My short story “Peacock in Hell” is part of this amazing anthology, Shadowed Souls, that will be released in November (and you can preorder it at Amazon, Barnes and Noble, or your favorite Indie!). I’m in great company, here. Edited by Kerrie Hughes and Jim Butcher, with stories by Jim, Tanya Huff, Erik Scott de Bie, Kevin J Anderson, Rob Thurman, Seanan McGuire, Jim Hines, Lucy A. Snyder, Anton Strout, and Kristine Kathryn Rusch.

Posted in anthologies, other people's books, short stories | 1 Comment

Hooverville

Outlet of the Research Rabbit Hole: I’ve been looking at a lot of material about the Great Depression of the 1930s and one of the interesting things I’ve discovered is that Herbert Hoover–who is sometimes called one of the worst presidents in American history–turns out to be a fascinating, contradictory, and complex guy and probably a better president than he’s given credit for. It’s interesting reading during a particularly bizarre election year.

Ironically, it was Hoover–a Republican–who started many of the programs that FDR adopted into “the New Deal.” He backed the Glass-Steagall banking act we now hear so much about, and the Bacon-Davis Act that established the maximum 8-hour work day. He outlined what became FDR’s “Good Neighbor Policy”. He was a Quaker, pro-labor Progressive, humanitarian, relief worker, and reformer. He was a mining engineer, and self-made millionaire who rejected Andrew Mellon’s “laissez faire” policies, a progressive, but also a prohibitionist, who was both courted and reviled by both major parties at various times in his career. He backed Teddy Roosevelt’s Progressive “Bull Moose Party”, but was a registered Republican. He was appointed to offices by a Democratic president, and had been wooed to run for President earlier as a Democrat, but chose not to run at that time and later ran for President as a Republican, while having the support of FDR and other Democrats, but not the Republican president (Coolidge) whom he was about to succeed.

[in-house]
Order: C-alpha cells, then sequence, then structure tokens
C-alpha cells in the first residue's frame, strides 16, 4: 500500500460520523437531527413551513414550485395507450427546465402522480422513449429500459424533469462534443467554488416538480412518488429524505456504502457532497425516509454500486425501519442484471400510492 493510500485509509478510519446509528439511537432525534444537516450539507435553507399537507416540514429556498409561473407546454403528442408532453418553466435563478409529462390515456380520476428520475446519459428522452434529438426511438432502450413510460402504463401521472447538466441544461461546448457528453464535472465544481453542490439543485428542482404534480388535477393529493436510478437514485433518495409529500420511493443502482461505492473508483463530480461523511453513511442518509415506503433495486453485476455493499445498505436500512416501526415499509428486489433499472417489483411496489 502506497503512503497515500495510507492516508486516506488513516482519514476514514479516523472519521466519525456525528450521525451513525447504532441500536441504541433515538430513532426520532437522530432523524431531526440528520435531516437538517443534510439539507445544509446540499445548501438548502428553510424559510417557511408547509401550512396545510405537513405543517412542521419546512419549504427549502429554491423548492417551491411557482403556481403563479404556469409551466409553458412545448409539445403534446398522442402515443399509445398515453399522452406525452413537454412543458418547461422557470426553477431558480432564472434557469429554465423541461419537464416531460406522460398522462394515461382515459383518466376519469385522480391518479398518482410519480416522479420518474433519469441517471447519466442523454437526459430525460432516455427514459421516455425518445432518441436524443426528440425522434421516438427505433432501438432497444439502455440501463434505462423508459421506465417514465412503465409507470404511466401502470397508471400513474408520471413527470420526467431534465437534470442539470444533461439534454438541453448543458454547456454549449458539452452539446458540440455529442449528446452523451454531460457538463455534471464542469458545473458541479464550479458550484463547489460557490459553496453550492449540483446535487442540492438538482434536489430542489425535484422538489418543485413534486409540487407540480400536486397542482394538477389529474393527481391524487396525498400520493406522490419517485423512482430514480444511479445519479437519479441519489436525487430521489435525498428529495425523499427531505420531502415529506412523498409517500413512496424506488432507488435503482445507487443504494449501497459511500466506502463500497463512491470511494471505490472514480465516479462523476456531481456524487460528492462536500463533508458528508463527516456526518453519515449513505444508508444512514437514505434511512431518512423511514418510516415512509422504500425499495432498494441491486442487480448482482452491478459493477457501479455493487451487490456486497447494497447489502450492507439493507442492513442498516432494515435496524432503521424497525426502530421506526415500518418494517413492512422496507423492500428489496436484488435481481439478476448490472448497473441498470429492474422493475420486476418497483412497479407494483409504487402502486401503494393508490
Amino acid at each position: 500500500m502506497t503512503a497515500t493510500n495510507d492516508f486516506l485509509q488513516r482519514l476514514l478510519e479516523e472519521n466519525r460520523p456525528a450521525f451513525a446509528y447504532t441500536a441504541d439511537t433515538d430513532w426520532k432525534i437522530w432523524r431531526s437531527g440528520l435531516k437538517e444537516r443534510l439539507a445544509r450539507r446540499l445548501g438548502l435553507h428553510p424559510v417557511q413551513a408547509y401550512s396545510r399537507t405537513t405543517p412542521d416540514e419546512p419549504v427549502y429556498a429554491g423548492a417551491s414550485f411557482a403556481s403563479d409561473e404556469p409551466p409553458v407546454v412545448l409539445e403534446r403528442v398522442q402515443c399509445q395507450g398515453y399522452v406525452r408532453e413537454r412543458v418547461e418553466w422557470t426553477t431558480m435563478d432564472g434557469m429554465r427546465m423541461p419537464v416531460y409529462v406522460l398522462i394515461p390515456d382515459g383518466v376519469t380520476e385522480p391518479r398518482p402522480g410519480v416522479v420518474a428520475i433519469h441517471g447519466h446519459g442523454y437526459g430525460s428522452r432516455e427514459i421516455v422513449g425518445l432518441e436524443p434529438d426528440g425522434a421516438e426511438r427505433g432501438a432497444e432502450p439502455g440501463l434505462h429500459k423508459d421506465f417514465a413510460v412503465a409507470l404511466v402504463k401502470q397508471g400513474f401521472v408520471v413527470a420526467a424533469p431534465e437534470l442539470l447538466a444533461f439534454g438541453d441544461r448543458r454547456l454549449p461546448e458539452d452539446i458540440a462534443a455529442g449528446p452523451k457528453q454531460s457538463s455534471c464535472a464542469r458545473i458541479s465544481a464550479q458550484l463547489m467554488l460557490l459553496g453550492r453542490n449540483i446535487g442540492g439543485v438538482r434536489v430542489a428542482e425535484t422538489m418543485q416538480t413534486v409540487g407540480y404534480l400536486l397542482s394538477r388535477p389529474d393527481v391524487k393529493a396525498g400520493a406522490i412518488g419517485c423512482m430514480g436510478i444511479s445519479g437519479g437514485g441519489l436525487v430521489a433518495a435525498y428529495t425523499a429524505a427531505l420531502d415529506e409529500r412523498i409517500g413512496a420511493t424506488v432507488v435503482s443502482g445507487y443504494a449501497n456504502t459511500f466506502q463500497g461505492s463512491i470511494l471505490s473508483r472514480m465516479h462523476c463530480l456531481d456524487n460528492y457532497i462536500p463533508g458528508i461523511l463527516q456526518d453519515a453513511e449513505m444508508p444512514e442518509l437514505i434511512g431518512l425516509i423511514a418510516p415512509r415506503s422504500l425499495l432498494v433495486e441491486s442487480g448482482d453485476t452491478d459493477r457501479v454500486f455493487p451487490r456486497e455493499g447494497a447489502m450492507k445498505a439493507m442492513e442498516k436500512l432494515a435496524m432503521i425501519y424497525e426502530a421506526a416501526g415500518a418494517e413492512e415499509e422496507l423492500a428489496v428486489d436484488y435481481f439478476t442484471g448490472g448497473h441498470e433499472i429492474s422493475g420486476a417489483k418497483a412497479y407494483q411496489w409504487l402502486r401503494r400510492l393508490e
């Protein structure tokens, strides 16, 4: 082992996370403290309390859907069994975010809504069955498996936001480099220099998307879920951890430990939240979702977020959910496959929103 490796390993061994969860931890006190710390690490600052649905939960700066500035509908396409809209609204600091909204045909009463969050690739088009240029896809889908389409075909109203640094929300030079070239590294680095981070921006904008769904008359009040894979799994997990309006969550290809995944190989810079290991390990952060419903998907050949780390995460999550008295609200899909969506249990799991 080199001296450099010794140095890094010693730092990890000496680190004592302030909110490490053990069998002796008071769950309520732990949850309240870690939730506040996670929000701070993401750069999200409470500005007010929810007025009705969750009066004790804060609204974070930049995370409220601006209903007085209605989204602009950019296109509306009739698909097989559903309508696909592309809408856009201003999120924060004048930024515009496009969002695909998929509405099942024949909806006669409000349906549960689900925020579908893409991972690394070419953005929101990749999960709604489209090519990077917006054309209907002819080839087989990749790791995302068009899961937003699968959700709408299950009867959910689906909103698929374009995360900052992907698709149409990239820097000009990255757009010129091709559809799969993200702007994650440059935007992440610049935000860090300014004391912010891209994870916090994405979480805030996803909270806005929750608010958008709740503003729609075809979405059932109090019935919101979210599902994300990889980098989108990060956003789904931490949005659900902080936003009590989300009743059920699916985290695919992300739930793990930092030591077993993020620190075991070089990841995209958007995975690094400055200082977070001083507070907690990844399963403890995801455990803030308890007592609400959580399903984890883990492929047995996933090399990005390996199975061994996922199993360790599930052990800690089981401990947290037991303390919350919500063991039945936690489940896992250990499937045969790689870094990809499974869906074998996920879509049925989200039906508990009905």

At the same time he made political enemies of Winston Churchill and other key European leaders by organizing various food relief projects for Belgians, Germans, and Russians after the first World War. At home, he strangled the licensing of “non-useful” radio stations, and was unable to stop (or turned a blind eye at the time) to the brutalization of black farmers during relief and relocation efforts after the Mississippi flood of 1927, which he then persuaded Robert Russa Moton–President of the Tuskegee Institute–to help him cover up so his presidential campaign would not be damaged.

Interesting stuff.

Posted in research, writing stuff